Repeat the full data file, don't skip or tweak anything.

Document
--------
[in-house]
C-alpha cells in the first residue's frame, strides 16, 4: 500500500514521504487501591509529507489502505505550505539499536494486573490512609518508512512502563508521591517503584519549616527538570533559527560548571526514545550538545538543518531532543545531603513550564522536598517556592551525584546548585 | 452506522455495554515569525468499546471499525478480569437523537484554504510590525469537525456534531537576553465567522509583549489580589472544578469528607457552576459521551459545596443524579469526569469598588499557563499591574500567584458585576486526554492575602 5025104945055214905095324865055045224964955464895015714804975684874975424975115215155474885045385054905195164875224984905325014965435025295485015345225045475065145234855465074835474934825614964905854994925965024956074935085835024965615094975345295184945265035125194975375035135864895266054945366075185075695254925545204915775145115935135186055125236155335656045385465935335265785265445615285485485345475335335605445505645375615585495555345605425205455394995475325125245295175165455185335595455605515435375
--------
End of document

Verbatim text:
[in-house]
C-alpha cells in the first residue's frame, strides 16, 4: 500500500514521504487501591509529507489502505505550505539499536494486573490512609518508512512502563508521591517503584519549616527538570533559527560548571526514545550538545538543518531532543545531603513550564522536598517556592551525584546548585 | 452506522455495554515569525468499546471499525478480569437523537484554504510590525469537525456534531537576553465567522509583549489580589472544578469528607457552576459521551459545596443524579469526569469598588499557563499591574500567584458585576486526554492575602 5025104945055214905095324865055045224964955464895015714804975684874975424975115215155474885045385054905195164875224984905325014965435025295485015345225045475065145234855465074835474934825614964905854994925965024956074935085835024965615094975345295184945265035125194975375035135864895266054945366075185075695254925545204915775145115935135186055125236155335656045385465935335265785265445615285485485345475335335605445505645375615585495555345605425205455394995475325125245295175165455185335595455605515435375